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Apr 16, 2013
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Wine With…Jambalaya

Creole style or Cajun, all jambalaya preparations have certain elements in common. Rice, of course, is the star performer, while a traditional trio composed of onion, celery and bell pepper provides background harmony. A jolt of hot spice--typically cayenne--blasts through the ensemble and, at the same time, holds everything together, like a drumbeat marking the rhythm. After these essentials, cultural and dietary preferences may riff on the central theme, adding individual notes to the aggregate. Shrimp is commonly part of the mix, but sometimes it’s left out altogether, and the same with chicken. Sausage is pretty much omnipresent, although vegetarian jambalaya is not unheard of. For most devotees of the genre, jambalaya is very much a personal recipe, which is one reason it can be a surprisingly good dish to tailor according to wine preferences. Add some more shrimp, pull back a little on the cayenne and spicy sausage, and it will be a good partner for whites and/or lighter red wines. Ramp up the spicy aspects of the dish and look for bigger, fruitier wines to pour. Whichever direction you go, let the good times roll.


Serves 4

8-12 shrimp, peeled
About ½ cup chicken meat (breast and/or thighs) cut in large dice
1 each tablespoon paprika and dried oregano
1/2 teaspoon each cayenne and salt
Several grinds black pepper
1 2 cup each minced celery and onion
1/3 cup finely minced green or red bell pepper
2 tablespoons olive oil
3 cloves garlic, minced
1 bay leaf
1 cup finely diced tomatoes (fresh or canned)
2 teaspoons Worcestershire Sauce
1 cup rice
2 cups chicken stock
1 2 pound Adouille or Kilbasa Sausage, sliced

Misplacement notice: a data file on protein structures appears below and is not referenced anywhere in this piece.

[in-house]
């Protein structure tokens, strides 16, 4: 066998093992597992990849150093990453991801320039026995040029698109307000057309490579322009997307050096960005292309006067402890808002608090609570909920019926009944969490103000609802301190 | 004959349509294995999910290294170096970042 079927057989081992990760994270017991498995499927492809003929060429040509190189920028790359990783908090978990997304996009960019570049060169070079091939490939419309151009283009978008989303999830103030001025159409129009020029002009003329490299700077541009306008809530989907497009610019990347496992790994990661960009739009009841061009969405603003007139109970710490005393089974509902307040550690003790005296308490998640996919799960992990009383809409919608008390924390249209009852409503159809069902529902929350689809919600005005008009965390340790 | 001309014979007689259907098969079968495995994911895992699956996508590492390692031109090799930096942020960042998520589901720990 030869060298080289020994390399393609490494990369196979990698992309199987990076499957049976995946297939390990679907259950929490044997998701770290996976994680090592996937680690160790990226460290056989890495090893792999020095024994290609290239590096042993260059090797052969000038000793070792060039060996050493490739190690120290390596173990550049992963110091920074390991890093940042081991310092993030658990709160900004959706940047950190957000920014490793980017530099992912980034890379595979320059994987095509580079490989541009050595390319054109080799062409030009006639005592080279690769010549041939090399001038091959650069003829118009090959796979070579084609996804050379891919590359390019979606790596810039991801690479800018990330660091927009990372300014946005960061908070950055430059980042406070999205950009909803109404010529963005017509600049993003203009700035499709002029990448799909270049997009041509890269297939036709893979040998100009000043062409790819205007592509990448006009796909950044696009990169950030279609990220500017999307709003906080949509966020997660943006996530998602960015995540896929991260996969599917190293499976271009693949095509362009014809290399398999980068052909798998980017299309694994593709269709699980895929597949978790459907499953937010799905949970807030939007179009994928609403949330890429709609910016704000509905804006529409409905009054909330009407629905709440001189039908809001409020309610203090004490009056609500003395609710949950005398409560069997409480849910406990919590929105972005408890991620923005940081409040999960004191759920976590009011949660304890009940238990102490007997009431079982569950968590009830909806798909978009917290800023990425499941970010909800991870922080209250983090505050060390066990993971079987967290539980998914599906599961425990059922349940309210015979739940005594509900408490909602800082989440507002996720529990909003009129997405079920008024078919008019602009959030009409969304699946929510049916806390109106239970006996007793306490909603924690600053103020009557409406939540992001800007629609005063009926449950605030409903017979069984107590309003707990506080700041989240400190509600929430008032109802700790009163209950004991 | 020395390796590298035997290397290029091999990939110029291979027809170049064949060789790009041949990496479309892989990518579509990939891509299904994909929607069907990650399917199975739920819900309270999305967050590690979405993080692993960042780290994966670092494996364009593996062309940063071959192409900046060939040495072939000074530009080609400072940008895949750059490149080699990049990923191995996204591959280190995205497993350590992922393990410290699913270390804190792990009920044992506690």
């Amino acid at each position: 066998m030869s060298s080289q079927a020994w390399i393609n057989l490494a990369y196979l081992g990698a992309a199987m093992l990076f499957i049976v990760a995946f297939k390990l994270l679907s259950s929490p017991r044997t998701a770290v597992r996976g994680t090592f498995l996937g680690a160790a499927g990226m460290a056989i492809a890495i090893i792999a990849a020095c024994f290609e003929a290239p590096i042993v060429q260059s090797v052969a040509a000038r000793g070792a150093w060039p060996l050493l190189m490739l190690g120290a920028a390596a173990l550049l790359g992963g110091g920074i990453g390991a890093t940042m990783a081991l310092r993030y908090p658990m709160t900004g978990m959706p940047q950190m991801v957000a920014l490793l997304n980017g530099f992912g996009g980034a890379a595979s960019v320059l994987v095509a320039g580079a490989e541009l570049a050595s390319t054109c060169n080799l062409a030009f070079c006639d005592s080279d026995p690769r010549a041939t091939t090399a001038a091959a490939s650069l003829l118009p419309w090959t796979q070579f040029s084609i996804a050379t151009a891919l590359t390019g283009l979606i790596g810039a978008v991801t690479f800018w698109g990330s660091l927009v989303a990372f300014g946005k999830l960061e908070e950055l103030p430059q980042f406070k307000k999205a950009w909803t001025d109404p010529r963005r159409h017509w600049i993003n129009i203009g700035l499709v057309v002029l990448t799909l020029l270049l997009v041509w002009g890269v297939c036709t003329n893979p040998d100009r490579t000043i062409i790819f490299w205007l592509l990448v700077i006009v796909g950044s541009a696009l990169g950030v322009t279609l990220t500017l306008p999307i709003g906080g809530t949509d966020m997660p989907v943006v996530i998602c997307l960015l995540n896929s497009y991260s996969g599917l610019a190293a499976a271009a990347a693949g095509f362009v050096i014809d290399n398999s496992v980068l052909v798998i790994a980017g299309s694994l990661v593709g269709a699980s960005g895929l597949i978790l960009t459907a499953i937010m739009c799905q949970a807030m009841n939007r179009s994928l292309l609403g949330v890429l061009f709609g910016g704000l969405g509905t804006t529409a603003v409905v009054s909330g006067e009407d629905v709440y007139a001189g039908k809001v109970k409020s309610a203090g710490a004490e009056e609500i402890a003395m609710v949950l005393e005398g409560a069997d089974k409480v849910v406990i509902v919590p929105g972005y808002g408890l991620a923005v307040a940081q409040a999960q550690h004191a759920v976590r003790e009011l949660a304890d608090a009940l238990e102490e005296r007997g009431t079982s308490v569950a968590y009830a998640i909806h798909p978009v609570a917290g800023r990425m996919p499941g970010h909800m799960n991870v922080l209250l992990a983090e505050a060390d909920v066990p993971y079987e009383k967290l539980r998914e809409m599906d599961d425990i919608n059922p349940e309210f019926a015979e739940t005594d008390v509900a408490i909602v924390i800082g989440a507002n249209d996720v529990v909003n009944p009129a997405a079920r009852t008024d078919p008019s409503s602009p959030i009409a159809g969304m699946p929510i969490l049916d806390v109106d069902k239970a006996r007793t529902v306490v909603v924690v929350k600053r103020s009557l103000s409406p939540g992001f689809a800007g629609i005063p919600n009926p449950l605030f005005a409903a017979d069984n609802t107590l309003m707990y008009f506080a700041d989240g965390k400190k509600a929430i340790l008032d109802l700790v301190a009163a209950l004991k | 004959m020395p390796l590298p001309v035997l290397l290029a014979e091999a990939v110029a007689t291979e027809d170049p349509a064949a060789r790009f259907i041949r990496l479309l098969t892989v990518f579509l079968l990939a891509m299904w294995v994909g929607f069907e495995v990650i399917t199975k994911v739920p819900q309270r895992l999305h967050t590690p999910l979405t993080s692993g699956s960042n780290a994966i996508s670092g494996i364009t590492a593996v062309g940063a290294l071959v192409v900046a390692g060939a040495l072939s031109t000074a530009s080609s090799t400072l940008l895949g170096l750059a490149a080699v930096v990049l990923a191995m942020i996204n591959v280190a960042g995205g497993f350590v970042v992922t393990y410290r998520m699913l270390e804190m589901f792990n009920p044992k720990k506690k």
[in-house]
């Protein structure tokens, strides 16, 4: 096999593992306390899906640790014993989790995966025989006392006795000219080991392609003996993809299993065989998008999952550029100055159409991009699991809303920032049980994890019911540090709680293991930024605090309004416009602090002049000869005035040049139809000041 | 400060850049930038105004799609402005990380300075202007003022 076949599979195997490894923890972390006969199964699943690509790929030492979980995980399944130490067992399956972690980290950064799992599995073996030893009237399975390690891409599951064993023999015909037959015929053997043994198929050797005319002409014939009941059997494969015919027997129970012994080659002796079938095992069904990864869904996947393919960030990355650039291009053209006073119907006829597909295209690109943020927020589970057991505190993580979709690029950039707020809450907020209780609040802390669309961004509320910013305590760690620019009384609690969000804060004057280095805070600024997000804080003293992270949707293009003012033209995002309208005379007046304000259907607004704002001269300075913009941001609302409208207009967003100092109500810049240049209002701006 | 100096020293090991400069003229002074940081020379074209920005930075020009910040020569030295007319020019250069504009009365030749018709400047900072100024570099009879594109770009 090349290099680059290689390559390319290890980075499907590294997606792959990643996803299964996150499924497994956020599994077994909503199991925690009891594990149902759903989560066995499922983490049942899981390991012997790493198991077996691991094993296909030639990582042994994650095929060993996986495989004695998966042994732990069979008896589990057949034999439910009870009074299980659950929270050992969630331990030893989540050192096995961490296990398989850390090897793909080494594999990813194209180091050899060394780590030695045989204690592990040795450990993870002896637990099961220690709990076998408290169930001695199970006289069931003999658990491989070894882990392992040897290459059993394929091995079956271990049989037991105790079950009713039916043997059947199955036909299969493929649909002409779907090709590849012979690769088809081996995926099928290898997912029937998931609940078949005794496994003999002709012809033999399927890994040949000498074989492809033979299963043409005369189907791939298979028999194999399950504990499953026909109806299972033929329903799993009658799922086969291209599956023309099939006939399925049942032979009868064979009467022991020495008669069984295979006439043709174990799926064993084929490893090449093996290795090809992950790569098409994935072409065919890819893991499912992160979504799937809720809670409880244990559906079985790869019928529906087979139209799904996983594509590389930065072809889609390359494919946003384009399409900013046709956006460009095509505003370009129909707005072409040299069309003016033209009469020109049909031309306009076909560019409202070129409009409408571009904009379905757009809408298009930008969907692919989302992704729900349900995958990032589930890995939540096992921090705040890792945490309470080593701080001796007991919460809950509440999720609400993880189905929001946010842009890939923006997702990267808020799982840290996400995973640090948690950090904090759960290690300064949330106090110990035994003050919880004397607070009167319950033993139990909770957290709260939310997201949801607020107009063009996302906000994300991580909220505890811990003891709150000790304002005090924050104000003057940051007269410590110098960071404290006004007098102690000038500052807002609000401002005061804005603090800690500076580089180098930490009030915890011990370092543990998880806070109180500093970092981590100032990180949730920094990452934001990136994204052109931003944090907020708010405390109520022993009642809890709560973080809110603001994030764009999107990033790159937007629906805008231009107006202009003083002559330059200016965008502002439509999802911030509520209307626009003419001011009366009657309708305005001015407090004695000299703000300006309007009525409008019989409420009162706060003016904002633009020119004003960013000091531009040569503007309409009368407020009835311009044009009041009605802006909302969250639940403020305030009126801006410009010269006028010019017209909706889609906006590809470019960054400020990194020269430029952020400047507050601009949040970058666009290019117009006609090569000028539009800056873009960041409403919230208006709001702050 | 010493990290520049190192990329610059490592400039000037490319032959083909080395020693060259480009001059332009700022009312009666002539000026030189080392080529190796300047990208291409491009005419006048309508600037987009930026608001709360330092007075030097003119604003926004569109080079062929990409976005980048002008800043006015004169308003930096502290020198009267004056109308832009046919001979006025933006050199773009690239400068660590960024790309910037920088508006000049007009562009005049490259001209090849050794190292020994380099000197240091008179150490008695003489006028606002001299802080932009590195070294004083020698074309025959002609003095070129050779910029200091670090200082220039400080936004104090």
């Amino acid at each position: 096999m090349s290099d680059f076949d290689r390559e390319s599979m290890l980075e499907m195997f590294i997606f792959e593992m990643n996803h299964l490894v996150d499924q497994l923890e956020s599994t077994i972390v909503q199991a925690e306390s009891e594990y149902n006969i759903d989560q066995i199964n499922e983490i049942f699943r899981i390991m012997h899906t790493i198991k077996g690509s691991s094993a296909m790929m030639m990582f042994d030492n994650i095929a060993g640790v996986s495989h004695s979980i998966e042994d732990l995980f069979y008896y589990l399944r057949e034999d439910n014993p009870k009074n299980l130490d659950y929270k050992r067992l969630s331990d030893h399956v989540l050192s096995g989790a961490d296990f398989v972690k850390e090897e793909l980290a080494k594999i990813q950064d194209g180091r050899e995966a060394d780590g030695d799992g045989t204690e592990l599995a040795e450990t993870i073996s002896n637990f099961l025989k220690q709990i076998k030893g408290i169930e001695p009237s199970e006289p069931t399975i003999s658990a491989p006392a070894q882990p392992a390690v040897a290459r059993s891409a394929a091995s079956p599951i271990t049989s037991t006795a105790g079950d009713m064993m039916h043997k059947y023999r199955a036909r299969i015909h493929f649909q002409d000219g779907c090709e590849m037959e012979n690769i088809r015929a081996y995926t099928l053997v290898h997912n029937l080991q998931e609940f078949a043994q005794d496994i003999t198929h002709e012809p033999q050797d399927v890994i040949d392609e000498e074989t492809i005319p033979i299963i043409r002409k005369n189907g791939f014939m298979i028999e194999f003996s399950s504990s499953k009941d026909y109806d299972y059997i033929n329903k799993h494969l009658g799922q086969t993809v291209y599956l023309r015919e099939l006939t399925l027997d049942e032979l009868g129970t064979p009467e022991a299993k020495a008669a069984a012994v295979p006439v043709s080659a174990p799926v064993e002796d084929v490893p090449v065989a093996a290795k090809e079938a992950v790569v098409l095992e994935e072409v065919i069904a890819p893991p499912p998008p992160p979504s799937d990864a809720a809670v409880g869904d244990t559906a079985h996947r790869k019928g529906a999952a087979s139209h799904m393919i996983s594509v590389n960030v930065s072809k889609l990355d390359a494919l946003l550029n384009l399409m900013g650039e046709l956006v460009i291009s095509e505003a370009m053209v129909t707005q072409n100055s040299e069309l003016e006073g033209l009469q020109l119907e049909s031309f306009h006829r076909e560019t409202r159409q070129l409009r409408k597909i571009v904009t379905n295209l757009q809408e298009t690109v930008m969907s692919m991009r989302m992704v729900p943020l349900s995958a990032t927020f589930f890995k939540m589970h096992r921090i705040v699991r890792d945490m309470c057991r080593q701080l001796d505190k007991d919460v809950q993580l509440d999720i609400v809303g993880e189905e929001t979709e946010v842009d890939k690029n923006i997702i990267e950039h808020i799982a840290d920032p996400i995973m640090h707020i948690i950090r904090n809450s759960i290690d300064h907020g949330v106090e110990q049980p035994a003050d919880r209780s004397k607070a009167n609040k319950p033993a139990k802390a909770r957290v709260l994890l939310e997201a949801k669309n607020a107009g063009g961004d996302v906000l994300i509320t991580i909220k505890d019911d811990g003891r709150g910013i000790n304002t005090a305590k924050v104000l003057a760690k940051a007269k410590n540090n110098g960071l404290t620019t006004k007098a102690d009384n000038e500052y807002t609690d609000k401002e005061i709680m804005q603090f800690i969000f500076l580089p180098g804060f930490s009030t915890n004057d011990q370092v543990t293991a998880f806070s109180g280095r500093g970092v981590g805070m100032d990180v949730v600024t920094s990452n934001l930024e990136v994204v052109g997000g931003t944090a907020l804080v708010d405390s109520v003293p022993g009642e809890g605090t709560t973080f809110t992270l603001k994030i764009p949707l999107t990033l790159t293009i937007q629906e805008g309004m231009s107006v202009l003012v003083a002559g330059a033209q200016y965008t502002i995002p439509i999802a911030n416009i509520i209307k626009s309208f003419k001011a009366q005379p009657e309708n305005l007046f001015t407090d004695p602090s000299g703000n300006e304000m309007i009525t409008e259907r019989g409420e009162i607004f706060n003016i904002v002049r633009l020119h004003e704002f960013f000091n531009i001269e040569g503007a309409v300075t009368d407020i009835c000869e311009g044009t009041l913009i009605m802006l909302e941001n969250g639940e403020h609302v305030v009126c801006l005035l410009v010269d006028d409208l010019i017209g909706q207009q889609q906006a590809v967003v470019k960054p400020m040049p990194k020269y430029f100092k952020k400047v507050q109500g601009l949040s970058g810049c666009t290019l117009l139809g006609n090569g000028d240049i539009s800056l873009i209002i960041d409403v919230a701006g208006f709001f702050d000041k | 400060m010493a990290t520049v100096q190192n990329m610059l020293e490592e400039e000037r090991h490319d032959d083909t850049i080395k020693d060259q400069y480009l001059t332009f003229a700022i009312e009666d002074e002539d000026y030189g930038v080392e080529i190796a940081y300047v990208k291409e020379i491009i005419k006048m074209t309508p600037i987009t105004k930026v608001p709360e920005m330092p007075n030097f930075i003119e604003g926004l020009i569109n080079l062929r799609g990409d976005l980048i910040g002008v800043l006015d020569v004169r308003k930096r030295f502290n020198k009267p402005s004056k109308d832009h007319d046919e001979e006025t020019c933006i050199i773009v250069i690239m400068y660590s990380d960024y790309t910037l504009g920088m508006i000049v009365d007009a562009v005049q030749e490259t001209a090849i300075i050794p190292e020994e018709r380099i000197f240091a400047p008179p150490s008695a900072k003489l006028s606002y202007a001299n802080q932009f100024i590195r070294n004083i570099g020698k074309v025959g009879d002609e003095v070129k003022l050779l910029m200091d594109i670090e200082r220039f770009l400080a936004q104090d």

If shrimp are large, cut them in half. Place the shrimp and diced chicken in a bowl and toss them with the paprika, oregano, cayenne, salt and black pepper. Refrigerate until ready to use.

In a large pot, over medium heat, sauté the celery, onion and peppers in olive oil for 5 minutes, then add the garlic and bay leaf. Continue cooking (without browning) another 5 minutes or so until the vegetable are soft. Stir in the tomatoes and Worcestershire and rice. Pour in the broth, reduce heat to low, cover the pot and simmer for 15 minutes. Stir in the shrimp mixture and sausage, and continue simmering until rice is completely cooked (about 15 minutes). Stir the mixture once or twice during cooking, adding more broth (or water) if it is drying out.

* * *

Jambalaya combines piquant spice with earthy flavors. A wine that tames the heat may not work all that well with the meat, let alone with the shrimp – and vice versa. We tried thirteen different wines and found that, whether red or white, the best performing ones were invariably fruit-forward, with little or any oak influence, and plenty of bright acidity. They also tasted somewhat sweet, whether due to ripe fruit or to residual sugar. A zesty-tasting wine definitely will balance the spice, while a sweet, fruity one will complement the hearty elements in the dish. Not all that many wines combine these characteristics, but those that do will be a pleasure to drink with jambalaya.


Approx. Price


Dashwood, Marlborough (New Zealand) Sauvignon Blanc 2011

(Imported by Vivasour Wines)


Bright and fresh, tasting of grapefruit with an echo of sweet hay in the bouquet, this wine has just enough heft not to be overwhelmed by jambalaya. A lighter-bodied white, even if equally vivacious, probably won’t be able to hold its own.

Jaillance, Clairette de Die (France) “Cuv”ee de Impériale” NV

(Imported by Bron Francois)


Made primarily with Muscat, this sparkler is off-dry, but checks its overt sweetness with an acidic backbone that leaves it refreshing and not at all cloying. We were surprised that it worked so well with our jambalaya – surprised and pleased.

La Crema, Monterey (California) Pinot Noir 2010


Fleshy and fulsome, this young Pinot may seem excessive if sipped on its own, but when paired with jambalaya it proves very satisfying. The dish calms it, and the the bright cherry fruit at its core provides a delightful contrast to all the spice in the dish..

Nine Stones, Barossa (Australia) Shiraz 2010

(Imported by Vineyard Brands)


Much like the Pinot Noir we are recommending, this wine is dominated by sweet, ripe fruit flavors. Showing a bit more heft than the Pinot, it nonetheless satisfies in the same way – through its bright, juicy character.

Pierre Spar, Alsace (France) Pinot Gris 2011

(Imported by Wilson Daniels)


Marked by succulent pear fruit flavors, this Pinot Gris, while dry, tastes rich and ripe – precisely the sort of profile that works well with jambalaya. It was a definite winner in our tastings.